Order and pay at home. Then eat in a restaurant. This is an option now offered in 43 restaurants in Normandy, which, in the context of labor shortages, allow their customers to be served quickly. Other brands are also toying with the idea of offering this type of service.
Posted at 2:34 p.m.
“I think we have a profit everywhere,” Normandin’s vice president of sales and marketing, Jean Julien, says over the phone. The restaurant chain has been working on the development of this new service for more than eight months. Called “Table Express,” this online pre-order formula—placed in a room after a reservation—eliminates steps for customers in a hurry to eat before a show or those whose babies are quick to cry. Hunger once sat down at the table. We are confident that customers who choose this option will receive their plates “within minutes”.
In addition to being fast and easy for our customers, Table Express lightens the workload of our service teams and optimizes kitchen preparation, making it more interesting in the face of known restaurant workforce challenges. – said in the press release of the company on Monday.
Although some steps have been eliminated, Mr. Julien insists that the service is just as personalized. “People do table service. We just go faster. We moved forward. The expectation is gone. »
Customers who have, for example, the whole evening ahead of them, are not required to make a choice in advance and can spontaneously show up at the restaurant as usual.
New initiatives in the way of tabletop customer service are expected to proliferate over the next few years. “The shortage of labor forces operators to think about different elements of their business model, to try to work with good capacity but with fewer hands,” said Martin Vezina, vice-president of public affairs and government of the Association of the Restoration of Quebec (ARQ).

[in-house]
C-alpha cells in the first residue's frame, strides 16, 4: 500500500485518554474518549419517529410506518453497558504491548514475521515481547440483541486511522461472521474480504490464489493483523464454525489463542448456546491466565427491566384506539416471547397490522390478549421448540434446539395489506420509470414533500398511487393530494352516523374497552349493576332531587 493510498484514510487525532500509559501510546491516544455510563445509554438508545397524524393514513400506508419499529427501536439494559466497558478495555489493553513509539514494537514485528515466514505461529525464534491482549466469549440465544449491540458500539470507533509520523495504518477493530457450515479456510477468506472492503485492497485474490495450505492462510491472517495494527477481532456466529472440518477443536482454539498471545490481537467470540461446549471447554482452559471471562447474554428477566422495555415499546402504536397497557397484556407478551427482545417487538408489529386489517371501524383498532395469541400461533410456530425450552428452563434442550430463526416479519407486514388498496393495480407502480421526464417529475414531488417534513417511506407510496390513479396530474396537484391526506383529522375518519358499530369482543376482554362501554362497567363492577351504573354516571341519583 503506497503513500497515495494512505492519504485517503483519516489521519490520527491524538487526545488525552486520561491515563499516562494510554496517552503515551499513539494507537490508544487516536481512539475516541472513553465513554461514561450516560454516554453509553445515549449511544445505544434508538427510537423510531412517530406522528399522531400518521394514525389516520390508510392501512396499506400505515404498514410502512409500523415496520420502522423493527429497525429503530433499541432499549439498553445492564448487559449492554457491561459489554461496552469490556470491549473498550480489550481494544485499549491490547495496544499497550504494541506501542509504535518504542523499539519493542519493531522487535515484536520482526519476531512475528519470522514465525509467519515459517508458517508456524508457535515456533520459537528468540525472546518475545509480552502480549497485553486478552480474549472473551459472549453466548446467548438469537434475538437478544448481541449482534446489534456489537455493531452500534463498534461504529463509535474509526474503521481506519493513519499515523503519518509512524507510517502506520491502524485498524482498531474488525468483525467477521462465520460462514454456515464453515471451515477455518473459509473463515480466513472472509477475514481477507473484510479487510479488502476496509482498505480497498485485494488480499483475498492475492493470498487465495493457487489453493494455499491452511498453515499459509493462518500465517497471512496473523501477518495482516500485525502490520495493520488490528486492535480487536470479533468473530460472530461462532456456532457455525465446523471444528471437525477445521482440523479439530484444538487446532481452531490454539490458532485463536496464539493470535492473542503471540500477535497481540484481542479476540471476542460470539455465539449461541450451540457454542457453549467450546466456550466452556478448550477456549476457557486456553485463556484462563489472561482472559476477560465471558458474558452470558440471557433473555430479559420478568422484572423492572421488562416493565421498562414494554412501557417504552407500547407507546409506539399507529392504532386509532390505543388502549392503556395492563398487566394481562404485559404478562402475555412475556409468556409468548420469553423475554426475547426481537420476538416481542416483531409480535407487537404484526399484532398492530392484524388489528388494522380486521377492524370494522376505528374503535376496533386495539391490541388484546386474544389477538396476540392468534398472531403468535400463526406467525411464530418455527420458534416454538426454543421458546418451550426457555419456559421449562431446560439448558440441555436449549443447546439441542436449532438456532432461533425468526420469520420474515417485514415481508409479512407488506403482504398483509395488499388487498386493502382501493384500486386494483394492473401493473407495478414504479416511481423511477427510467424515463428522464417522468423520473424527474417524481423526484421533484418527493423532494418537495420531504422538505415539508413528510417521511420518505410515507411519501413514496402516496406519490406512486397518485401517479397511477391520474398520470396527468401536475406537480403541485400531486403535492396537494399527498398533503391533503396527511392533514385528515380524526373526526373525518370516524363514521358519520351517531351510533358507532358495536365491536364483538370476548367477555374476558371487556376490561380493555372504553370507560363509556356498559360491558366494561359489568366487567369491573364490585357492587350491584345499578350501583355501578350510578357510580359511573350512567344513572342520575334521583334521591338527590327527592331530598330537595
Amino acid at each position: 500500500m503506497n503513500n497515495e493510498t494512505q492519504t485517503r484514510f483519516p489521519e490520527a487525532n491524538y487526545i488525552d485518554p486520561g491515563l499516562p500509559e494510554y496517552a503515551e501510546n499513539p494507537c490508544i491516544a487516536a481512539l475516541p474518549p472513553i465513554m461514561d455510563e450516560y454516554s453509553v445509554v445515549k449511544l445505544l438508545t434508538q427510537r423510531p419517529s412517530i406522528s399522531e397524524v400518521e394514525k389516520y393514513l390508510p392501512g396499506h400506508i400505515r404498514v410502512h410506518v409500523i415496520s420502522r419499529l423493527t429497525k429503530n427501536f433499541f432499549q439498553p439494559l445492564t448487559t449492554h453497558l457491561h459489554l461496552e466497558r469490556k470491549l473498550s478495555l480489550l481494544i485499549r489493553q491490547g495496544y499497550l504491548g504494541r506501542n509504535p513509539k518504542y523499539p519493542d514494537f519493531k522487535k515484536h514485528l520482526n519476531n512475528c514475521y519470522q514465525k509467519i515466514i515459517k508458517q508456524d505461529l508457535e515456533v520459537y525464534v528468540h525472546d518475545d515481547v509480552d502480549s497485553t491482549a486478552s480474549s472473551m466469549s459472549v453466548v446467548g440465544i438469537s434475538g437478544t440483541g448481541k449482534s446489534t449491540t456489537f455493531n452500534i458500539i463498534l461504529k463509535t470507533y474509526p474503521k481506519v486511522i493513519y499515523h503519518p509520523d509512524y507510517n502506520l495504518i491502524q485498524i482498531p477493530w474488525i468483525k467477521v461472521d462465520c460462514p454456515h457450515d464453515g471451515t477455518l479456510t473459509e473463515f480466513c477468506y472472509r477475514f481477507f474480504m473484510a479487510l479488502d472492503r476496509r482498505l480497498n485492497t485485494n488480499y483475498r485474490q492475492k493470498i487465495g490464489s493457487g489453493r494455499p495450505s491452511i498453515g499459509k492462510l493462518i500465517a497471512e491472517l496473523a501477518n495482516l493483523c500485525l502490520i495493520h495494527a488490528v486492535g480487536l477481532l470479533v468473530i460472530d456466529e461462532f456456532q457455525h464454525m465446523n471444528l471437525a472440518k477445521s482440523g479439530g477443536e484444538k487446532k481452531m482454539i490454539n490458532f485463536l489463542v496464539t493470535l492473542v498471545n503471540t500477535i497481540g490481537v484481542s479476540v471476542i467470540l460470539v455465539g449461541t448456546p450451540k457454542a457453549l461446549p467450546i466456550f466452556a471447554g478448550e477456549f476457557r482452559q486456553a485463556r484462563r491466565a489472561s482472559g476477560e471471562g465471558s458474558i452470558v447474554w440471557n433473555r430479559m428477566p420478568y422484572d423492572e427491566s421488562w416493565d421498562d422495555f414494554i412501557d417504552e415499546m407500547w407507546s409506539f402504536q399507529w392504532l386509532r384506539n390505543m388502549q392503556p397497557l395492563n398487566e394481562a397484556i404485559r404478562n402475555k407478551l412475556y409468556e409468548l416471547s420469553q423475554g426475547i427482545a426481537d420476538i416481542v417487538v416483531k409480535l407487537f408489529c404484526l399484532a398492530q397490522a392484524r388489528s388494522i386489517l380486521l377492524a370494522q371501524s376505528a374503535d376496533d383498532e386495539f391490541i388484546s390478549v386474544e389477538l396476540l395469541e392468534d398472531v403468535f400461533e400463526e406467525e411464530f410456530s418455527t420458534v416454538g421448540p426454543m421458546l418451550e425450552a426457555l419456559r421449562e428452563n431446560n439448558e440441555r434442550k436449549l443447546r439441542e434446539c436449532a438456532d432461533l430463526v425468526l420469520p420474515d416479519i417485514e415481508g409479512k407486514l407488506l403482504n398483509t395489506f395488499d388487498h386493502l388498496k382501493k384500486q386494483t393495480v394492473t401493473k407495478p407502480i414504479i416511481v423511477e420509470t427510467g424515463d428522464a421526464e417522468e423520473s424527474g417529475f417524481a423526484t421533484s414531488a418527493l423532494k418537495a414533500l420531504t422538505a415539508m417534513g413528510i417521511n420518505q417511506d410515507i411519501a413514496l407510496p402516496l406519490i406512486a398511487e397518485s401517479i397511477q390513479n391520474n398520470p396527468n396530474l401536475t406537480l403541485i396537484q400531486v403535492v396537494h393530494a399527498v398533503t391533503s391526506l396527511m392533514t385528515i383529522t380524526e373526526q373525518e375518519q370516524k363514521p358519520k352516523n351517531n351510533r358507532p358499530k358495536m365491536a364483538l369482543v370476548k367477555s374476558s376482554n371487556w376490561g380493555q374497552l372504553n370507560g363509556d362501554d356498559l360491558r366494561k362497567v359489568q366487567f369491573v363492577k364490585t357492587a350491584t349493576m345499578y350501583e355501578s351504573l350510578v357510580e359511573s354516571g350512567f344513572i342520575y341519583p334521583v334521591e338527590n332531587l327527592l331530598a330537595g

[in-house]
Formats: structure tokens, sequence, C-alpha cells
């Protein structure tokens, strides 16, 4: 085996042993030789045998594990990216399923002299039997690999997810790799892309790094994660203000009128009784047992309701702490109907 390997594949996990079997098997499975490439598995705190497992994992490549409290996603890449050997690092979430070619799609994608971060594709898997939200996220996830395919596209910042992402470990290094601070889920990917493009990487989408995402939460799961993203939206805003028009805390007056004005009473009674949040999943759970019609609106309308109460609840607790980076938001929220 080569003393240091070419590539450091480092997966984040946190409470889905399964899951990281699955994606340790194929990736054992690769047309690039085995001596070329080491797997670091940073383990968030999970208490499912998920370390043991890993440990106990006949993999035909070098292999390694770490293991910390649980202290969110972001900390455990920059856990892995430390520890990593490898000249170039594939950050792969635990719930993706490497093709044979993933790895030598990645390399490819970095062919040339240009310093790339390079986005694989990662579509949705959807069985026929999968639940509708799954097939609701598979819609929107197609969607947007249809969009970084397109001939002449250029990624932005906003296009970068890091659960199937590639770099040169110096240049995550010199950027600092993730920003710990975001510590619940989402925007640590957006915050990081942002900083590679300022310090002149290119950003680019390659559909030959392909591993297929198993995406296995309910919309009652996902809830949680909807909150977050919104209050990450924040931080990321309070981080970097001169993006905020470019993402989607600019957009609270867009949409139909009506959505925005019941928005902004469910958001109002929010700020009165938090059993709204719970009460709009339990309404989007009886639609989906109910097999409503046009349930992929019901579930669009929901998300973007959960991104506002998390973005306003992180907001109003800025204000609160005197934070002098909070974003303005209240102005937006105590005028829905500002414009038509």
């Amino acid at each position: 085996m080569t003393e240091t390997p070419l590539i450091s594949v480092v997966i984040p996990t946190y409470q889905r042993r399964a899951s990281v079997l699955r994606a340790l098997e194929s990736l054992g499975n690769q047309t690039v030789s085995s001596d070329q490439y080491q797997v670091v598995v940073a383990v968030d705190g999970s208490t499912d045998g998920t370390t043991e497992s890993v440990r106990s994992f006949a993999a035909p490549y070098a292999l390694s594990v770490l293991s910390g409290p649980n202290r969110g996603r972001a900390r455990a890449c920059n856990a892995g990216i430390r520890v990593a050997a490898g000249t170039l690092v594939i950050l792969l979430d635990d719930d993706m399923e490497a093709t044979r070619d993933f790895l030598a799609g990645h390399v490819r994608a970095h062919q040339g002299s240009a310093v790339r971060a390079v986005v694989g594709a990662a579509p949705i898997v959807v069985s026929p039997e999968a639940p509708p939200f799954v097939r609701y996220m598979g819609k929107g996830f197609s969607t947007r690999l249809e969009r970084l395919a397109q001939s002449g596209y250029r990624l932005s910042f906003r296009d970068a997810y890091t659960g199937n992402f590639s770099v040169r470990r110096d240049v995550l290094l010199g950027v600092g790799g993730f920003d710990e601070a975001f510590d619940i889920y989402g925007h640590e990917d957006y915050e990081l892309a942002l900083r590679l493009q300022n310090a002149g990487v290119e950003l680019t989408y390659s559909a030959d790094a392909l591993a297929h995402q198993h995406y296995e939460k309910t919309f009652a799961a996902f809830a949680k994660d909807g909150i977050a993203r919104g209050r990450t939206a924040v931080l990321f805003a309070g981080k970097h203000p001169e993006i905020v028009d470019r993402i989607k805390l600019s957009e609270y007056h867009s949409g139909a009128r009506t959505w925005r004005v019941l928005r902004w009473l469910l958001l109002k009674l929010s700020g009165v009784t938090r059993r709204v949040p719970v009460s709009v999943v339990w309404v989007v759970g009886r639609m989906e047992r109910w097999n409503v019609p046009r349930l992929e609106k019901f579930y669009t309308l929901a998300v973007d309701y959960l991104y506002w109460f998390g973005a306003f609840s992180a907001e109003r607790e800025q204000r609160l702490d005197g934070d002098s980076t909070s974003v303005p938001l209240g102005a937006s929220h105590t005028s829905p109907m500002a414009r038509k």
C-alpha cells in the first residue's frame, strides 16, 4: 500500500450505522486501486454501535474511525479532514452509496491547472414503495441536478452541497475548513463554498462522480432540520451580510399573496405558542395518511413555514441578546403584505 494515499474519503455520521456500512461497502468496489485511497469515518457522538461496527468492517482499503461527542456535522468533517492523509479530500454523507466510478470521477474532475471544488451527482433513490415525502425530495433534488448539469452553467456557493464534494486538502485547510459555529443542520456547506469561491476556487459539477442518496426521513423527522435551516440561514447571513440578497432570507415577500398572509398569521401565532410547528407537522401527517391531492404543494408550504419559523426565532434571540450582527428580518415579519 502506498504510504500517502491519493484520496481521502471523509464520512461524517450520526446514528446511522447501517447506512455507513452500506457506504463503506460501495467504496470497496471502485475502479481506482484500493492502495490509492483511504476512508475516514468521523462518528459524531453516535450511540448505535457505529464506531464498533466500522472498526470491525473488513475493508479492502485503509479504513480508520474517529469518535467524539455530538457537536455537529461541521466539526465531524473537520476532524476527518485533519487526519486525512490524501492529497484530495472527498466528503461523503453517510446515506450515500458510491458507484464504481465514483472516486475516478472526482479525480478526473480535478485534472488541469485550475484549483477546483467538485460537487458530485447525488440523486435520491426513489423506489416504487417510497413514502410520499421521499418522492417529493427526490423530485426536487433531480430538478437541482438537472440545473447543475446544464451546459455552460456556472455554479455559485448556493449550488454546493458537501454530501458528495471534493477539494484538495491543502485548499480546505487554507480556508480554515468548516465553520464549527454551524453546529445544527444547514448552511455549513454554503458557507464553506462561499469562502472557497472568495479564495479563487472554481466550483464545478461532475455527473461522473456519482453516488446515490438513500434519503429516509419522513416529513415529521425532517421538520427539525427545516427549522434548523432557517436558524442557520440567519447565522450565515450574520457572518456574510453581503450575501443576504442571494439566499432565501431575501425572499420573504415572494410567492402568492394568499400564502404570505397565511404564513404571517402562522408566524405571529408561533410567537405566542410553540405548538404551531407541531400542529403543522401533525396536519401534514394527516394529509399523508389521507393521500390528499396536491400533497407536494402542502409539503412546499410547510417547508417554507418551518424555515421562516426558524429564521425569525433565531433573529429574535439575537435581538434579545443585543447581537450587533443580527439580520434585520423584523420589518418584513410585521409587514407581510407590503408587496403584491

And many are trying to find ways to make it happen. Restos Plaisirs, the group that notably runs Cochon dingue, Café du monde and Madame elect, is currently conducting tests in one of its establishments with a variant similar to that proposed by Normandin, confirms CEO Pierre Moreau. “These new technologies, which are essentially being developed to find solutions to labor shortages, are forcing us to rethink our customer service,” he wrote in a message sent to the press. He is currently out of the country.
St. Hubert is also studying different scenarios to maximize service. “There are some new tools that we see entering the market and we are also looking at them,” says José Vaillancourt, St-Hubert Group’s director of communications. The pandemic forces people to think differently and we have to adapt to new demands. The rotisserie chain even conducted tests with robots.
In Quebec, some restaurants are currently experimenting with Ordercube. About the size of a Rubik’s cube, the tabletop device allows customers to tell the waiter they’re ready to order or pay the bill by simply tapping on it.